Guest artist shows students power of individuality in artwork


Erik Waterkotte discusses his artwork Friday, Sept. 7, 2018.

Alexandra Sobczak

Kennedy Deen, a freshman art education major, thinks artwork should be personal.

Deen sat in the audience during the First Friday Lecture Series with print media artist Erik Waterkotte, who spoke to students and faculty about his work at the Center for the Visual Arts on Friday afternoon.

“His history was his great-great grandparents and religion,” Deen said. “Find that one thing that you can identify with and put that in your artwork.”

Waterkotte began his lecture with an image of his great-great-grandparents. He said his artwork features recurring religious themes because he has a personal connection; his great-great-grandparents were Catholic, and his great-great-grandfather built churches.

“Being raised Catholic, I’m fascinated by religion,” Waterkotte said. “I’m not necessarily a practicing Catholic, but as you’ll see in my work, religion and the iconography from religion is really interesting to me.”

Waterkotte showed images of his artwork, ranging from standalone prints to full exhibition rooms.

Janice Lessman-Moss, a professor of textile arts and the scheduling coordinator of the First Friday Lecture Series, said the hour-long artist talks are meant to offer audience members unique viewpoints about how to pursue art.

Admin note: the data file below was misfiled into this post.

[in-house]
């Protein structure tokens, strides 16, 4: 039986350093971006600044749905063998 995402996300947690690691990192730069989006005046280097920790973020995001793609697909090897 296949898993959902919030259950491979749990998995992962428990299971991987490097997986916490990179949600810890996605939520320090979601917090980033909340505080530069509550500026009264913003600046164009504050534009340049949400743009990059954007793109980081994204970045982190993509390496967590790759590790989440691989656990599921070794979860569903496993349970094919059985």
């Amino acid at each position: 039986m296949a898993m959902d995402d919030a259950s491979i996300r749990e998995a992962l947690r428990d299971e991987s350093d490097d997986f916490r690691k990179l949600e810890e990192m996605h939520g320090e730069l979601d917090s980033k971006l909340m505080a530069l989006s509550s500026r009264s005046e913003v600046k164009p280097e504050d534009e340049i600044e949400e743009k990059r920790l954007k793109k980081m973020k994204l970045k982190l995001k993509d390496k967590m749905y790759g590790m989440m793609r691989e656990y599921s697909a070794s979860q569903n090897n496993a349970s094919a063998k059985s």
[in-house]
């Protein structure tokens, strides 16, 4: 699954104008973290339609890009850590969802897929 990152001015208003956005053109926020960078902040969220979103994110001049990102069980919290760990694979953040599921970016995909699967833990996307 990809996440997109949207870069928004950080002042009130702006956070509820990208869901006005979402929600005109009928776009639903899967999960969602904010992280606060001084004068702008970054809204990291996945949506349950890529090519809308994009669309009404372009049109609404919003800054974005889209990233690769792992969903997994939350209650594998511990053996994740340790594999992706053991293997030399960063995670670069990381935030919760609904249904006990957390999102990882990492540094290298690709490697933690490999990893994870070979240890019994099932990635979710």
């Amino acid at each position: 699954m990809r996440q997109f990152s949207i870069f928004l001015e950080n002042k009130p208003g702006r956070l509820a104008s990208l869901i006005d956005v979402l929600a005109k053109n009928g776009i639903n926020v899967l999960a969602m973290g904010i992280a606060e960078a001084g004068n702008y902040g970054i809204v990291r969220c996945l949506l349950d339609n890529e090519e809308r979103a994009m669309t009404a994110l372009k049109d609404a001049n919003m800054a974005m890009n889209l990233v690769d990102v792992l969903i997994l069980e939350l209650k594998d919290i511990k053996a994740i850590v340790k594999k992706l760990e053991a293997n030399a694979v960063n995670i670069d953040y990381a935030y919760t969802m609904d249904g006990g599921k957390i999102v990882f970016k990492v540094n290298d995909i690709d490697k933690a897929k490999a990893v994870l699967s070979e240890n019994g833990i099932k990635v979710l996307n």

“Because art is such a creative field and everybody has their own kind of perspective or access into that creativity … (the series) is trying to give the students a broader range of perspectives on art and thinking and different things you can do with art,” Lessman-Moss said.

Waterkotte said he reaches his viewers by using subjects they can connect with and creating soundtracks to go with pieces of art. He backlights his work in hopes the piece will be reflective and reach back out to the viewer.

Waterkotte said he is always thinking of new ways to approach his audience.

“(Art) is always who we are,” he said. “I want everybody to come and see it. … I want to try to do whatever I can to keep people there longer and have them come back again.”

After the lecture, Deen had one important takeaway from Waterkotte: Artwork can be engaging but still remain personal.

“The one thing I would take from this is creating art that has background to it rather than just creating it for someone to view it,” Deen said.

The First Friday Lecture Series holds artist talks on the first Friday of every month, with additional lectures on other Fridays. The next lecture will feature filmmaker Heather Lenz on Sept. 28.

Alexandra Sobczak is the art and architecture reporter. Contact her at [email protected].